Friday, February 26, 2010

Red-light/speed cameras: fundamental fallacy and Ohio's Constitution

For regular readers of this blog, you know that I am not a fan of the red light/speed cameras for multiple reasons - from the fact that they don't address the claimed safety issues of the intersections to the process that presumes guilt based upon ownership and then requires the accused to present a guilty party as the only way out.

And while I believe I've made valid arguments, both here and on WSPD when I was doing Eye On Toledo, to support my position - including quoting from the national Traffic Safety Board - nothing quite says it all as this quote from Barnet Fagel, a a traffic researcher and a highway safety advocate with motorist advocacy group the National Motorists Association:

“There’s no need for cameras if intersections are safe,” explains Fagel. “Cameras document traffic engineering errors. They don’t prevent collisions, they only record them.”
...
“If an intersection is properly engineered you don’t need cameras. I feel as long as intersections are inherently unsafe they will be profitable for the camera company and the village.”

It's what I said originally, but here's an 'expert' saying the exact same thing.

Toledo never did a traffic engineering study on any of the intersections they claimed were so unsafe that they needed red-light cameras. They did not attempt to determine the cause of the claimed safety issues in order to determine what the best solution would be. Nor did they try any of the recommended solutions (longer yellow lights, all red lights in every direction prior to the next scheduled green light, etc...) to see if a non-big-brother type of change would work.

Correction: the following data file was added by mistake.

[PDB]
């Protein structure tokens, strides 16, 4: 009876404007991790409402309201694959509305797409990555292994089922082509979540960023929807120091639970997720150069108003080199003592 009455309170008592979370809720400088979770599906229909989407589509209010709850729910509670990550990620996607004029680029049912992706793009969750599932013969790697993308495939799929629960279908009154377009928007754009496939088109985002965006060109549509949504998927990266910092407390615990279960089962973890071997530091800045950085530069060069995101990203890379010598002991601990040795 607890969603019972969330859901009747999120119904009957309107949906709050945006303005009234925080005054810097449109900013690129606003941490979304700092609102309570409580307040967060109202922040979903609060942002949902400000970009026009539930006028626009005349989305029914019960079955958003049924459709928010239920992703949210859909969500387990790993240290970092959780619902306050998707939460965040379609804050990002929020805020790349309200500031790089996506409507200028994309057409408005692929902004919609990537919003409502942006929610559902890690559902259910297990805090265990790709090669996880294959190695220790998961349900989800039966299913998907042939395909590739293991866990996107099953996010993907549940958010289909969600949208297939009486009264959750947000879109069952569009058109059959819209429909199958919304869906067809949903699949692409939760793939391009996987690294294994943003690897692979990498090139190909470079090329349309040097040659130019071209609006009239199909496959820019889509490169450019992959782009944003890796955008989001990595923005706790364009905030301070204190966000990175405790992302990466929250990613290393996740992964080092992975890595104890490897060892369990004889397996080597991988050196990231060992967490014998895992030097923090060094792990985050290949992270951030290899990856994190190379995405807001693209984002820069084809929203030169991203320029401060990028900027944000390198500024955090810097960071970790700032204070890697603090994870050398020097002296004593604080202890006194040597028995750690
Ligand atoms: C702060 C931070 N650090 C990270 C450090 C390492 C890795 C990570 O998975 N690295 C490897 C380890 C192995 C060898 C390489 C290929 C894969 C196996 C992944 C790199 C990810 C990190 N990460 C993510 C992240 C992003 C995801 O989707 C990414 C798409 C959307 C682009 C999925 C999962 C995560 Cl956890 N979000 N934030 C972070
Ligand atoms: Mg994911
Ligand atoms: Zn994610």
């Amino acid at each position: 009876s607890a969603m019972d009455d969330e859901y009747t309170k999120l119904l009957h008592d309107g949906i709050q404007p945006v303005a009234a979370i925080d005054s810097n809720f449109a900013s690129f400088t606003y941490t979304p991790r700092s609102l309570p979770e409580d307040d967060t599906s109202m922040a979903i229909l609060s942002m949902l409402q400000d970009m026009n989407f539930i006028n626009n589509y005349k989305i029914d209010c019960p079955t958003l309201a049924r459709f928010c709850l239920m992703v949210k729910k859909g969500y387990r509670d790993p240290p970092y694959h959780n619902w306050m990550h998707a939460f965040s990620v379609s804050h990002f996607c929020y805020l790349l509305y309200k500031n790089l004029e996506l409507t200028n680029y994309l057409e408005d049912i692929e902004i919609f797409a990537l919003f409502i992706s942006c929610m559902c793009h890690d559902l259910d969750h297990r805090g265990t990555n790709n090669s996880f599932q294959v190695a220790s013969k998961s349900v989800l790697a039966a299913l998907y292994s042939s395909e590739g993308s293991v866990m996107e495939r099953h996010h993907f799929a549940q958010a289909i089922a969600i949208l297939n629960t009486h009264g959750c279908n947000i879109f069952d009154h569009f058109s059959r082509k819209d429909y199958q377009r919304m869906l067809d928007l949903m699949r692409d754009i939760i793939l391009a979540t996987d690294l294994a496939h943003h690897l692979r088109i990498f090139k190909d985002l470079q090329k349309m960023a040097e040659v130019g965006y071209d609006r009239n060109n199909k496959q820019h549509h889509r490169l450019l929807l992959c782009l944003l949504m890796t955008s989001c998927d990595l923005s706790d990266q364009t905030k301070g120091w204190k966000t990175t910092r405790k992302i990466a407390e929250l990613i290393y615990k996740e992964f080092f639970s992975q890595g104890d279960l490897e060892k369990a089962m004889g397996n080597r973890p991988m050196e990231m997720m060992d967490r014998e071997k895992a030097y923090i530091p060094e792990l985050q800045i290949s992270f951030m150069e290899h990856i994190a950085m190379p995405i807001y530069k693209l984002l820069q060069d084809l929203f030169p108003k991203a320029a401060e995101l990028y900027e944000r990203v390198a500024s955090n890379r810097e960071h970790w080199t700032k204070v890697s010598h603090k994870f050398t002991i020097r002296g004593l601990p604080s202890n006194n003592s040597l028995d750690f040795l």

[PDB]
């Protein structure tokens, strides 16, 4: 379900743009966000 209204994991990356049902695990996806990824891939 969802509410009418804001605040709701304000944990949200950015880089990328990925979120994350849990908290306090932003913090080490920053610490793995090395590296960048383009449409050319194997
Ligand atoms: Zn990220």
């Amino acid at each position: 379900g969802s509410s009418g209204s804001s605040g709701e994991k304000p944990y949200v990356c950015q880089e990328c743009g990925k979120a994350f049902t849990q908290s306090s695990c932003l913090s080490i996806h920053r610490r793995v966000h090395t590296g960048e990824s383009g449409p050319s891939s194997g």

Since they didn't actually try to address any of the claimed safety issues, many conclude (rightly, in my opinion) that the issue really isn't safety, but money. And with Toledo routinely trying to get more of a percentage of the fine money as well as increasing the fine amount, it's hard to deny.

So what we have is a company going around trying to sell jurisdictions on their product and promising a share of the proceeds if the politicians will buy into the deal. Toledo is, in effect, partnering with a private company to make profits for the company, at taxpayer expense, and then being bought off by that private company for a kickback of a marginal share of those profits. How does this not violate Article 8 of the Ohio Constitution:

O Const VIII Sec. 6 Political subdivisions to avoid financial involvement with private enterprise; mutual insurance exception

No laws shall be passed authorizing any county, city, town or township, by vote of its citizens, or otherwise, to become a stockholder in any joint stock company, corporation, or association whatever; or to raise money for, or to loan its credit to, or in aid of, any such company, corporation, or association: provided, that nothing in this section shall prevent the insuring of public buildings or property in mutual insurance associations or companies. Laws may be passed providing for the regulation of all rates charged or to be charged by any insurance company, corporation or association organized under the laws of this state, or doing any insurance business in this state for profit.

Even if you're a fan of the cameras, you should oppose them if they violate our state Constitution. If Toledo can enter this type of arrangement, what else can they do? The slippery-slope argument is certainly a valid one in Toledo, especially considering that they started with red-light cameras and then added the speed cameras when revenue began to decline.

Now all we need is a constitutional legal challenge to these arrangements.

6 comments:

Brian said...